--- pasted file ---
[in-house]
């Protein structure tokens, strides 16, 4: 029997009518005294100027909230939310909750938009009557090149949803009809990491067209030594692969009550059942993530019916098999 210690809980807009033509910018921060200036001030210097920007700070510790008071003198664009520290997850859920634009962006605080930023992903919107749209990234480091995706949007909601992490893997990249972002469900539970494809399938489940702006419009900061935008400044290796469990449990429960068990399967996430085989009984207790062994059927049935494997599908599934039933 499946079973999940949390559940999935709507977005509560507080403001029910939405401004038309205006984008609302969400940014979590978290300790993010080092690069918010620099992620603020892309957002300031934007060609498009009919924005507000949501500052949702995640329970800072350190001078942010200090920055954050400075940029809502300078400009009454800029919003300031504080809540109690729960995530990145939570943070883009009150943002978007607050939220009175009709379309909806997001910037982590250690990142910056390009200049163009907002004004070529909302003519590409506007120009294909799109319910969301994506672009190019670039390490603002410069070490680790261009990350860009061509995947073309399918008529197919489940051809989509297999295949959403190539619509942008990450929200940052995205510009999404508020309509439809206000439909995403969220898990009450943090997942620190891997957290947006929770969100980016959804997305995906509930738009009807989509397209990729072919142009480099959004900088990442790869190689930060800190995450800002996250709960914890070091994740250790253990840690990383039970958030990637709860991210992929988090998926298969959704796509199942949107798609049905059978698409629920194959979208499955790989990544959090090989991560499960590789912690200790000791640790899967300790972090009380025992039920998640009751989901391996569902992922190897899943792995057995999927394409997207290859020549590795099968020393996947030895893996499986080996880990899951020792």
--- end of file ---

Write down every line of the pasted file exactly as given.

[in-house]
């Protein structure tokens, strides 16, 4: 029997009518005294100027909230939310909750938009009557090149949803009809990491067209030594692969009550059942993530019916098999 210690809980807009033509910018921060200036001030210097920007700070510790008071003198664009520290997850859920634009962006605080930023992903919107749209990234480091995706949007909601992490893997990249972002469900539970494809399938489940702006419009900061935008400044290796469990449990429960068990399967996430085989009984207790062994059927049935494997599908599934039933 499946079973999940949390559940999935709507977005509560507080403001029910939405401004038309205006984008609302969400940014979590978290300790993010080092690069918010620099992620603020892309957002300031934007060609498009009919924005507000949501500052949702995640329970800072350190001078942010200090920055954050400075940029809502300078400009009454800029919003300031504080809540109690729960995530990145939570943070883009009150943002978007607050939220009175009709379309909806997001910037982590250690990142910056390009200049163009907002004004070529909302003519590409506007120009294909799109319910969301994506672009190019670039390490603002410069070490680790261009990350860009061509995947073309399918008529197919489940051809989509297999295949959403190539619509942008990450929200940052995205510009999404508020309509439809206000439909995403969220898990009450943090997942620190891997957290947006929770969100980016959804997305995906509930738009009807989509397209990729072919142009480099959004900088990442790869190689930060800190995450800002996250709960914890070091994740250790253990840690990383039970958030990637709860991210992929988090998926298969959704796509199942949107798609049905059978698409629920194959979208499955790989990544959090090989991560499960590789912690200790000791640790899967300790972090009380025992039920998640009751989901391996569902992922190897899943792995057995999927394409997207290859020549590795099968020393996947030895893996499986080996880990899951020792």